In one of her recent blogs, author Lee Foster offered some good suggestions regarding traditional vs. self/independent publishing, formats and whether to license your work.
Sadly, traditional publishing continues to deteriorate with the uptick of digital media and independent publishing, whether the medium is books, magazines, or newspapers. Independent publishers are gaining more of an edge over traditional routes but it’s important to maintain any existing relationships you might have with a traditional publishing house to ensure continued publication of your book. According to Lee, physical books still account for about 70% of the market; eBooks, about 17%, and audio books about 6%. These stats will likely change as the demand for digital media surges, especially with the 18-49 age group. It’s vital for writers to stay current with what’s in vogue so their work isn’t passed over because the format’s not popular.
If you’re an independent publisher, check Meetup.com in your area for meetups. They’re a great place to network, share your work, and get/provide feedback about the writing process. Who knows, you just might get some great ideas for that unfinished scene that’s been nagging at you for weeks or months.
The format you choose for your book can vary; publishing in all formats increases your exposure and ups the odds that more readers in your target market will find you. How many of these options are you using or are yet to use?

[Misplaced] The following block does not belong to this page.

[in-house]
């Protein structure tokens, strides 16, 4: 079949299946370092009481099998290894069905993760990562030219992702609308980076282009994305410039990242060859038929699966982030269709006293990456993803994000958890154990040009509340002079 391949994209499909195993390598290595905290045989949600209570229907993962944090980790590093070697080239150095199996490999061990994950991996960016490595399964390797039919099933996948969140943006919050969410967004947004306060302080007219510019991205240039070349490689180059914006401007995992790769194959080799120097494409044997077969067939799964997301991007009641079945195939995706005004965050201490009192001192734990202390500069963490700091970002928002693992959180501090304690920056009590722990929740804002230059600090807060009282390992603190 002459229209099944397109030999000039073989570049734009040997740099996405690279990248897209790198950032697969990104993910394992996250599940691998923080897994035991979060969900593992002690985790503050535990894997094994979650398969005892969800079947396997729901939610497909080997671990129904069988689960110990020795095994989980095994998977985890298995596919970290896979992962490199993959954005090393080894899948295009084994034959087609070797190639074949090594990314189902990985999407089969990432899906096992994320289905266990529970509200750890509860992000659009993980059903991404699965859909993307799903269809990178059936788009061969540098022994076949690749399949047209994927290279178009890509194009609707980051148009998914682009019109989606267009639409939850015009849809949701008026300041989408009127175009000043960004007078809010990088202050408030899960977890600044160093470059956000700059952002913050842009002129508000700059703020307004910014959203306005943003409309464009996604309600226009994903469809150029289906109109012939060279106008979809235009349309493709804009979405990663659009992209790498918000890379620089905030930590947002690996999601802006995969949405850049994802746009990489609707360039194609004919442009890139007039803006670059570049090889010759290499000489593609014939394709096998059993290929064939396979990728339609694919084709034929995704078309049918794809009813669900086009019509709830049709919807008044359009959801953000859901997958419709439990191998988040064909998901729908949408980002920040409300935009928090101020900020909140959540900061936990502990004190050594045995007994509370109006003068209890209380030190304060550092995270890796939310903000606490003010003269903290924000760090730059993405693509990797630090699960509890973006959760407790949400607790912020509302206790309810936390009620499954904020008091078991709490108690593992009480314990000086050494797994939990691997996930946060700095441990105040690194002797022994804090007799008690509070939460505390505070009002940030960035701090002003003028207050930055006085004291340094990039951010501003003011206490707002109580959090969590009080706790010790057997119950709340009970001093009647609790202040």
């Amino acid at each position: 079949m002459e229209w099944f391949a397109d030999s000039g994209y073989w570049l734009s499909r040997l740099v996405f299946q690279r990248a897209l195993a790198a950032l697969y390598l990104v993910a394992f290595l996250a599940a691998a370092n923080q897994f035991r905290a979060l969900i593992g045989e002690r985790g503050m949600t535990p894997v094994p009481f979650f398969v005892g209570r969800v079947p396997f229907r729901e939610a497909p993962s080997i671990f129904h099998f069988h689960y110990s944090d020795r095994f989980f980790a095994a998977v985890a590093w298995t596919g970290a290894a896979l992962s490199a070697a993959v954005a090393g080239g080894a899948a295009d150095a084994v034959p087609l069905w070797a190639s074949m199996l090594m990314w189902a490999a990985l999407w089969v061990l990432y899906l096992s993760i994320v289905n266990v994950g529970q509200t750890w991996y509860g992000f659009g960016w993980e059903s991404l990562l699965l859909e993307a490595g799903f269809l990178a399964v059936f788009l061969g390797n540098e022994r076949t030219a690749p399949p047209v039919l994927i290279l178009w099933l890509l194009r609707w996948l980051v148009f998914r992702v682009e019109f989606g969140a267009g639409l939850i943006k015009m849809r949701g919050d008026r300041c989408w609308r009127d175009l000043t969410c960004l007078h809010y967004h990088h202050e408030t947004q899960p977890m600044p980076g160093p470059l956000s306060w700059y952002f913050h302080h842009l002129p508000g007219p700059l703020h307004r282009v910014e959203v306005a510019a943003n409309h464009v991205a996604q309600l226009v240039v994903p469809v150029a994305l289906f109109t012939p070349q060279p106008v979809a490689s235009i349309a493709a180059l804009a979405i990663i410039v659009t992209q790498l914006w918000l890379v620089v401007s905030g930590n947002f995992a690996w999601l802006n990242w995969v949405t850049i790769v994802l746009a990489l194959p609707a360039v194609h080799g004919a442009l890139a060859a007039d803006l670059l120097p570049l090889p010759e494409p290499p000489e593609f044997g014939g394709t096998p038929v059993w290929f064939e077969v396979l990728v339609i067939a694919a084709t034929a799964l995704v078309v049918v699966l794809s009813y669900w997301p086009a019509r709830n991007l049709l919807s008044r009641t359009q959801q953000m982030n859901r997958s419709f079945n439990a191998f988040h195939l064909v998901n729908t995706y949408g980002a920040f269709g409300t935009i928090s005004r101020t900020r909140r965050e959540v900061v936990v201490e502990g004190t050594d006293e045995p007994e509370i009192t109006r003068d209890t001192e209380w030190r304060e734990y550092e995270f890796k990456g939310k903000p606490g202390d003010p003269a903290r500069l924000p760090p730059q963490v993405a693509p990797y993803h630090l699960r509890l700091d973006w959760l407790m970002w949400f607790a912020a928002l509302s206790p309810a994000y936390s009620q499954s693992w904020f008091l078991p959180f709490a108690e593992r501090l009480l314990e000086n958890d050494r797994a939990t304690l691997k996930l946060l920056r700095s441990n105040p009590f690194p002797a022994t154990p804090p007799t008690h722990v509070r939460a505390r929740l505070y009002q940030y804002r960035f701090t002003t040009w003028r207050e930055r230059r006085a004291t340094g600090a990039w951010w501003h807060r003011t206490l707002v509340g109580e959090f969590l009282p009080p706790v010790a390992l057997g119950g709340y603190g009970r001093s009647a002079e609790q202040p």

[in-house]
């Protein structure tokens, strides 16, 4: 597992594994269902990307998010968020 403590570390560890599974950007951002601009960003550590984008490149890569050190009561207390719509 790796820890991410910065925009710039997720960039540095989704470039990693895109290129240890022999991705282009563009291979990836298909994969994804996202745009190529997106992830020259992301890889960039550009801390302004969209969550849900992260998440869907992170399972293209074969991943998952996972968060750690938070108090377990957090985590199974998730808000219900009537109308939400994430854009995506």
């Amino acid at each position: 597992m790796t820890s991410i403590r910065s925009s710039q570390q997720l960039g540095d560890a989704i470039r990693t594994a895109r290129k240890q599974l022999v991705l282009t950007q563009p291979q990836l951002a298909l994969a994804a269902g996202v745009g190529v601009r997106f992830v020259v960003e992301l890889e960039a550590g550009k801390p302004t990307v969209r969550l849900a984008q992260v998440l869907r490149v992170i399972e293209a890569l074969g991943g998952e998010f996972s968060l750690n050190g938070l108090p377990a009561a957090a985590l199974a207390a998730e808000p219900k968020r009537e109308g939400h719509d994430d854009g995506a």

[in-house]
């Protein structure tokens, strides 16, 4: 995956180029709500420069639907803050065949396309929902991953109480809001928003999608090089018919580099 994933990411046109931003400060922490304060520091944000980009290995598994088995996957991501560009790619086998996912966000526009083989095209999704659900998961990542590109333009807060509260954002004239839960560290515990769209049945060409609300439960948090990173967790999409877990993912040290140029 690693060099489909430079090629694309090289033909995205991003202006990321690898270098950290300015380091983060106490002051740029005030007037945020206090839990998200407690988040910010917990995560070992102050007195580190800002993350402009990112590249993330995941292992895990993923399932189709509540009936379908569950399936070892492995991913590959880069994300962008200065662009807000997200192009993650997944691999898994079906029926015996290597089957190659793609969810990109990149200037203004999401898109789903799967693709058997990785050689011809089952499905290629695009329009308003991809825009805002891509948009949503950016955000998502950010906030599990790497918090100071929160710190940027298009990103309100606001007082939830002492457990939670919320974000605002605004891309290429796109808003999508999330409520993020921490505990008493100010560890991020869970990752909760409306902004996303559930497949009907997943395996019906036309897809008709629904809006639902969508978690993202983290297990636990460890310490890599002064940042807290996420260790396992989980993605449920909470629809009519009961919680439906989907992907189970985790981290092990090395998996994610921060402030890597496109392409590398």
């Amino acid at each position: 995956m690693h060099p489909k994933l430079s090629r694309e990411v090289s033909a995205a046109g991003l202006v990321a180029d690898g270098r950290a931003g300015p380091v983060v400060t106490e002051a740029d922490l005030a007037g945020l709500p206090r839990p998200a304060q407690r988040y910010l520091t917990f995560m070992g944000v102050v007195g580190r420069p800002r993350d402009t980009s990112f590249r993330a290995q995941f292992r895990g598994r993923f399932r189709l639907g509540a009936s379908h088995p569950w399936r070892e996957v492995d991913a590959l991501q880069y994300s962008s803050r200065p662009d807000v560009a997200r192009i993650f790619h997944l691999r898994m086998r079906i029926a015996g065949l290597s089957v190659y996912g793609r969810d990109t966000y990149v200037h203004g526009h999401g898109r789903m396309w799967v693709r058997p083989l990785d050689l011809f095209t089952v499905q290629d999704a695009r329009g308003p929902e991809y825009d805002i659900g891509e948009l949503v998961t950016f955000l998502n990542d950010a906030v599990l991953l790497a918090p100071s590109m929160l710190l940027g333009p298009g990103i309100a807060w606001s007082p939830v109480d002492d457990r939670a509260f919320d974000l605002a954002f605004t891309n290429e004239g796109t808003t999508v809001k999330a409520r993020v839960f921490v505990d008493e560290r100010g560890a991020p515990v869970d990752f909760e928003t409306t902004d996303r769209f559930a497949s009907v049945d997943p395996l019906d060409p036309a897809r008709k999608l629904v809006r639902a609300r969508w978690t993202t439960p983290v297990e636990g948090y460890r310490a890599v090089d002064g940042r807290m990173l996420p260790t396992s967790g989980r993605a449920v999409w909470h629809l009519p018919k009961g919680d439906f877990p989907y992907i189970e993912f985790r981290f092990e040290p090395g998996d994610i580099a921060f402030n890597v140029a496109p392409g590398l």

- Print book – Ingram, Lulu Press, Amazon KDP, etc.
- eBook – Lulu Press, Amazon, B&N, Smashwords, etc.
- Audio book – Audible, etc.
- Translations of your book – the language/s you choose should be based on your target market and perhaps the setting/location or cultural aspects; if you can’t afford a translator, try Bing Translator or Google Translator. They can be time-consuming to use (one paragraph or so at a time) but if budget is limited, it’s a good place to start. You also may want to come up with additional title options, as not all titles will translate well. Do some research.
- A “website” book, where your work is available online in a website
Something else to think about is licensing your content. Do you write nonfiction, books for academia or business? Then you might consider the U.S. Copyright Clearance Center, where you can set up an account to collect fees from people who use quotes from your works with your permission. These are a few of the options from their site:
- RightsLink for Permissions – automates permissions and reprints from your website; “facilitate permissions and reprints requests for copyrighted articles, images, mobile and new media content right from their websites.”
- Republication Service – allows you to secure republication permissions for others’ works, as well as subsidiary rights
- RightsCentral – where publishers, authors, and agents manage their account; from this option you can also download title usage reports; view and manage your participation in CCC services; review your permissions and fees; and set your fees within each service